Kathryn Minshew: Yes, we are very, very forceful about all the reasons why that’s not only a losing tactic but if they’re interested in doing it, they should go somewhere else. So, that’s really big for me. But I do think that a lot of companies, that haven’t historically been as strong at diversity and inclusion in the past, are starting to wake up to the need to do something about it. And I think the best ones are the ones that are honest about that. And they go to the market and say, “Look, we have not always been great at this, but we really want to do better. We want to bring people in who will help us change and we’re going to meet you more than halfway and do that change as well.” Because if you try and pretend like you’re a diversity and inclusion pro and you’re not, that’s just going to backfire. And again, it’s not authentic, it’s not honest. You need to bring that message that is accurate and that will resonate, and you will find people who want to get on board with helping be the change, and that I think can be the first step for a lot of those companies.
Jeremy Levy: Let’s say The Muse perfects the career matching algorithm and solves our job-seeking problems. What happens when machines take over the jobs they worked so hard to match?
Kathryn Minshew: I think when you look at history, most of the major technological advances that have threatened to wipe out employment, have in fact increased employment but for people that are willing to learn more skills. Which is not always a positive fact, but does seem to be a pattern in history. And so, I think one of the advantages that we personally will have as a business, is most of the people who use The Muse are highly skilled workers. Many of them are at the beginning of their career. Our average user is about 30 years old right now, on the individual side. But they, more likely than not, are salespeople, operators, marketers, engineers, finance, biz dev, a lot of those positions are not likely to be automated away anytime soon, although aspects of those jobs may certainly be eaten by software. And so, I do think that the workplace will look massively different if we see even one-tenth of the innovation that’s been promised… And personally, I’m very intrigued by a lot of the experiments being done on universal basic income because I think that giving people the latitude to support themselves in a variety of ways is going to be really important if we do see that sort of massive job loss. But I don’t actually know if it will affect us quite as much as other sites. And when you look at the HR industry as well, there’s historically been a divide between products and platforms and services that cater to hourly workers versus salaried. We fit very squarely in the latter camp, in the salaried camp. And so, we’re keeping a very close eye on it, because it’s going to affect the type of jobs, the competition for those jobs, but most of the jobs that I think will be in that first wave of possible automation, are not currently listed on our platform anyway.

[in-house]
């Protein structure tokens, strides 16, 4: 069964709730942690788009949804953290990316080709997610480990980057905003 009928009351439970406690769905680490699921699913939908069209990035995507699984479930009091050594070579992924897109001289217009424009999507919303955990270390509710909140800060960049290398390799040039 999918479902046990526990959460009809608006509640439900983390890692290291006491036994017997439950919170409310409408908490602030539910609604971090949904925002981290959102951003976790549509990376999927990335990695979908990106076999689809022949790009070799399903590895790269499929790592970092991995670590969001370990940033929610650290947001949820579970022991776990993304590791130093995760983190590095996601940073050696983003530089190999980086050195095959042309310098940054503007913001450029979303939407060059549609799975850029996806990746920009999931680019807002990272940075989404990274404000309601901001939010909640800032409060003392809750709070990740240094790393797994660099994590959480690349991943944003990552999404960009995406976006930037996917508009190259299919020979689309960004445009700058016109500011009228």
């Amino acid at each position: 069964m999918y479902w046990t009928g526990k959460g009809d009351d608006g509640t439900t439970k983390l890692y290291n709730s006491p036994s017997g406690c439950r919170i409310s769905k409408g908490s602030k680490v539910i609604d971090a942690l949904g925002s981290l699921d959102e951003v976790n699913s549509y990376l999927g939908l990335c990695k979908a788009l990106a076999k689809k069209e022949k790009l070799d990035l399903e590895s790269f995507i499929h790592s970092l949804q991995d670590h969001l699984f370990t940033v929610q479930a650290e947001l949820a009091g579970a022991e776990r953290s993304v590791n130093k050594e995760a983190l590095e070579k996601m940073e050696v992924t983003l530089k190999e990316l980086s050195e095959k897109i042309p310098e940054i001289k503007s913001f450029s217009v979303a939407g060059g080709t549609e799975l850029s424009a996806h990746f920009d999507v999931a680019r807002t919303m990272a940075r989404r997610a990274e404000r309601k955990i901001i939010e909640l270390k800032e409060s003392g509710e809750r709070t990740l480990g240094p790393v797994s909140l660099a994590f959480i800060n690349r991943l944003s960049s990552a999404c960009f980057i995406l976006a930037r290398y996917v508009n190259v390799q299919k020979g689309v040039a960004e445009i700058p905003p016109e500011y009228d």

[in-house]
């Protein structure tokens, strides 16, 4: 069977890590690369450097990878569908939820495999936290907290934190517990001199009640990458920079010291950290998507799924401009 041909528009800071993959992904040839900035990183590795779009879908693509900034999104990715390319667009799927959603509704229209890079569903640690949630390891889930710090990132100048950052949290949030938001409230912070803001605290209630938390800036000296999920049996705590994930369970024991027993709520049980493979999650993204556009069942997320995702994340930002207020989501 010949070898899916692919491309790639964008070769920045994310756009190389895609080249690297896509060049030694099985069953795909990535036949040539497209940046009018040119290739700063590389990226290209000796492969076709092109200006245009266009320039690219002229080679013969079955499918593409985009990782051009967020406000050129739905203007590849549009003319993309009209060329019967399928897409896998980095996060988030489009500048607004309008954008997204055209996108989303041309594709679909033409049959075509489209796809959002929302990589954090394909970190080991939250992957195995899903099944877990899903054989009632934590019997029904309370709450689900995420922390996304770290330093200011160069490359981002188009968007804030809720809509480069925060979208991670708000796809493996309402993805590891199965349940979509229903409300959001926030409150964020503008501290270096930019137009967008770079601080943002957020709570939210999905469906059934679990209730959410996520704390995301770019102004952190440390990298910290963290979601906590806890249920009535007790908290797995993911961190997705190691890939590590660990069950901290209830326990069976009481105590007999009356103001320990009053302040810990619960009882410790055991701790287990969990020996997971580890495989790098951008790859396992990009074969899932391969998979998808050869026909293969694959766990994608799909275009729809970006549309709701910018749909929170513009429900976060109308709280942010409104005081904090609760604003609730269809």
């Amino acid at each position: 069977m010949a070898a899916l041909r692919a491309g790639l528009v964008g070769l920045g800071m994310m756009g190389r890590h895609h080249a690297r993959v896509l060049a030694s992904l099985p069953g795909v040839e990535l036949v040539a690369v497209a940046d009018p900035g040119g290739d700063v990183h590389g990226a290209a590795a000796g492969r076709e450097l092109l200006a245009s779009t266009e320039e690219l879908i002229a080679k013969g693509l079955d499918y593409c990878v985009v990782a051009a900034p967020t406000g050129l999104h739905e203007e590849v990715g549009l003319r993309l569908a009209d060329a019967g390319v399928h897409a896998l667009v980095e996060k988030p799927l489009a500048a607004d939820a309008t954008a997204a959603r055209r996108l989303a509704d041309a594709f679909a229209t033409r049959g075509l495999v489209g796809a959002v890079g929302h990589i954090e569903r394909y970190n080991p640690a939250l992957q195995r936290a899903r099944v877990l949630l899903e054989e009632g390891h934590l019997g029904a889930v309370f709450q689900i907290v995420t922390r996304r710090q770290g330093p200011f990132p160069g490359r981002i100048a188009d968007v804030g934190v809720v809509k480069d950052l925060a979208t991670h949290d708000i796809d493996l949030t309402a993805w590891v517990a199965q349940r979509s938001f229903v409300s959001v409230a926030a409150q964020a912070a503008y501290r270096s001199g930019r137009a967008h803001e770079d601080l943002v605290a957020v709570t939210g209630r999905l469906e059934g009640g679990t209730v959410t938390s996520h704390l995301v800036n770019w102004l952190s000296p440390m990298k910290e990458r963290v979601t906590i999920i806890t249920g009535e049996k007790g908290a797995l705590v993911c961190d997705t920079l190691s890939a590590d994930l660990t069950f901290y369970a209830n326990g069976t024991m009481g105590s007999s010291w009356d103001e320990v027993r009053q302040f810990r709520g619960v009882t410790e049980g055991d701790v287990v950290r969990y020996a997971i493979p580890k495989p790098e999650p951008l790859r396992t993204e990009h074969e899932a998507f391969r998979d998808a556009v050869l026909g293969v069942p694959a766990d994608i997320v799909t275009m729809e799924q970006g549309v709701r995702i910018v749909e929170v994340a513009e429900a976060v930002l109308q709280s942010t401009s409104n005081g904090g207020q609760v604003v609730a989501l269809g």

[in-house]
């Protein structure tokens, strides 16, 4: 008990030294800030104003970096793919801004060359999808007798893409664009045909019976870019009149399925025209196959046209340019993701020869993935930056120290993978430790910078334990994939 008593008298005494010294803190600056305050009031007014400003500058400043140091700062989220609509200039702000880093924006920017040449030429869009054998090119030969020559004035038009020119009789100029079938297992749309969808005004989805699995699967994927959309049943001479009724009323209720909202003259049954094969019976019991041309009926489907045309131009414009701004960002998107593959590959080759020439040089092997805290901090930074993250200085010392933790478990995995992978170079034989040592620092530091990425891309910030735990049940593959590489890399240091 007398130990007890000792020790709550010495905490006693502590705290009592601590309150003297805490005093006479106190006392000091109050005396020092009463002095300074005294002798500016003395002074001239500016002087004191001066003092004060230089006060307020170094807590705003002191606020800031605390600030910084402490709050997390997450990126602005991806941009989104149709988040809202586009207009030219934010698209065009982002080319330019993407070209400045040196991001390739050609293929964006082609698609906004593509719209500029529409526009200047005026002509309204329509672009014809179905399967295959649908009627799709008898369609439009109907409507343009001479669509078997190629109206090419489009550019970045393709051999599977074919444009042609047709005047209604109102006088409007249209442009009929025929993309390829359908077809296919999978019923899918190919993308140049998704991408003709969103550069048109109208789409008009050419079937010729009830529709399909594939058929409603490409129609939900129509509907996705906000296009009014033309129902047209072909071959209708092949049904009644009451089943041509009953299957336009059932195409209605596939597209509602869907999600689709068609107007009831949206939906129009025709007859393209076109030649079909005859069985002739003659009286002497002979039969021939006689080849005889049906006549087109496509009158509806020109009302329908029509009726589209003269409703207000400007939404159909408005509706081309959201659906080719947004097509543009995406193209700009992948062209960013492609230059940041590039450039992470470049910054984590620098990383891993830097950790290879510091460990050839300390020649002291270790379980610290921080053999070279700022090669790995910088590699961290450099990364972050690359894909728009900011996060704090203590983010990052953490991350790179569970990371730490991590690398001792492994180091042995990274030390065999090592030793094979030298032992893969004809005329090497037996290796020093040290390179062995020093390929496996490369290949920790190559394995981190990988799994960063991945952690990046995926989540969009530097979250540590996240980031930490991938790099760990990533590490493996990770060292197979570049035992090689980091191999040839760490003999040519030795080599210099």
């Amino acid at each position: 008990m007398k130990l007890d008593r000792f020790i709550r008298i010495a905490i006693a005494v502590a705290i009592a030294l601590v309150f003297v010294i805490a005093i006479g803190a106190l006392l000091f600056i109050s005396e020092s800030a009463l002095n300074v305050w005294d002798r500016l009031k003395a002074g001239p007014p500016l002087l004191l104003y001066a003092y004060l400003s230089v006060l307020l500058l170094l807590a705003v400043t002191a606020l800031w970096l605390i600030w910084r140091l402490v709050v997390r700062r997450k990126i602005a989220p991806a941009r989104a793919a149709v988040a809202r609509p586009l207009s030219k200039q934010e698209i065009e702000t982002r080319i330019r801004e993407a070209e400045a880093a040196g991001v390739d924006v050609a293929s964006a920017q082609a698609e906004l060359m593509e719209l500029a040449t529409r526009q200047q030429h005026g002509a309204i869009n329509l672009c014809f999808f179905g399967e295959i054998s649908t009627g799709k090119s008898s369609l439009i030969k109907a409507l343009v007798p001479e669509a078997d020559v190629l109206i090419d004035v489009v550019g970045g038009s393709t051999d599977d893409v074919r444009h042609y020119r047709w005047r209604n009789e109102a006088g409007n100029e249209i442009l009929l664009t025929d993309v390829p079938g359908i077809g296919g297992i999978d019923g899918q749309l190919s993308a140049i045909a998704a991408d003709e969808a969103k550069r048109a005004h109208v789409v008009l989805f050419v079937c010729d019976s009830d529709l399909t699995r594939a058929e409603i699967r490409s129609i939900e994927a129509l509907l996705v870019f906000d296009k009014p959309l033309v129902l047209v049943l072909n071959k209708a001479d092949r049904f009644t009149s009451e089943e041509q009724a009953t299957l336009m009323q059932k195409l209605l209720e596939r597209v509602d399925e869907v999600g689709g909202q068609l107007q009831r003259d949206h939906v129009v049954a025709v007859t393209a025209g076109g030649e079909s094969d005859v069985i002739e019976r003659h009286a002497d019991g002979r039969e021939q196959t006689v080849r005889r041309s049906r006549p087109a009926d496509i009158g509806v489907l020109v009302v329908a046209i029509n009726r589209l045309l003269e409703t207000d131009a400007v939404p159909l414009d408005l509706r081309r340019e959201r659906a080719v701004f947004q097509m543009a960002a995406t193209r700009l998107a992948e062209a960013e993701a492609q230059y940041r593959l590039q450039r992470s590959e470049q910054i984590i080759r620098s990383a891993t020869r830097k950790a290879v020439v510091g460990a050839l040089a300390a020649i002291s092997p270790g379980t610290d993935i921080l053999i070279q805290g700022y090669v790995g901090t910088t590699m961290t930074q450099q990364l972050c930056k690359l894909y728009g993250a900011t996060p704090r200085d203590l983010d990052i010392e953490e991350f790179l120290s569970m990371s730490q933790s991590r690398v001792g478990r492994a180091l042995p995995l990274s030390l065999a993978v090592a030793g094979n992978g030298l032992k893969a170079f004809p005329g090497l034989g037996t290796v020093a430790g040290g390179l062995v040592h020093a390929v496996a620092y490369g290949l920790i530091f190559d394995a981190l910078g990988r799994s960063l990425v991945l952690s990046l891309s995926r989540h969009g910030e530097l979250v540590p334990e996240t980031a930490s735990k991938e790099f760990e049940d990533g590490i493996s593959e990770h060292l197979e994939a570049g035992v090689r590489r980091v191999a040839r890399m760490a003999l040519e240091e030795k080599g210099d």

Jeremy Levy: Do you think in our lifetimes that there will be a scenario where the purpose of society isn’t around employment, it’s about human growth or more leisure endeavors?
Kathryn Minshew: I think that humans are- many humans are somewhat competitive, and that desire to have something that looks like work is fairly deep.
Jeremy Levy: Purpose.
Kathryn Minshew: Exactly, purpose. So, it may not be that in 50 years, the majority of people are working a certain amount of time purely for their own sustenance. But I do think that once you establish a baseline, people still work for all of the things above the baseline. They work for prestige, they work for their families, they work for a luxury car, or a vacation to Egypt, or whatever it is. And so, I certainly could be wrong about this, but my belief is that even though the way that employment works may and probably will change dramatically, especially for positions that are at higher risk of being automated, I think that there will still be a core work-like engine that forms a basis for 40 plus hours a week for many people.
“…my belief is that even though the way that employment works may and probably will change dramatically, especially for positions that are at higher risk of being automated, I think that there will still be a core work-like engine that forms a basis for 40 plus hours a week for many people.”
Jeremy Levy: So, The Muse has a bright future.
Kathryn Minshew: I sure hope so.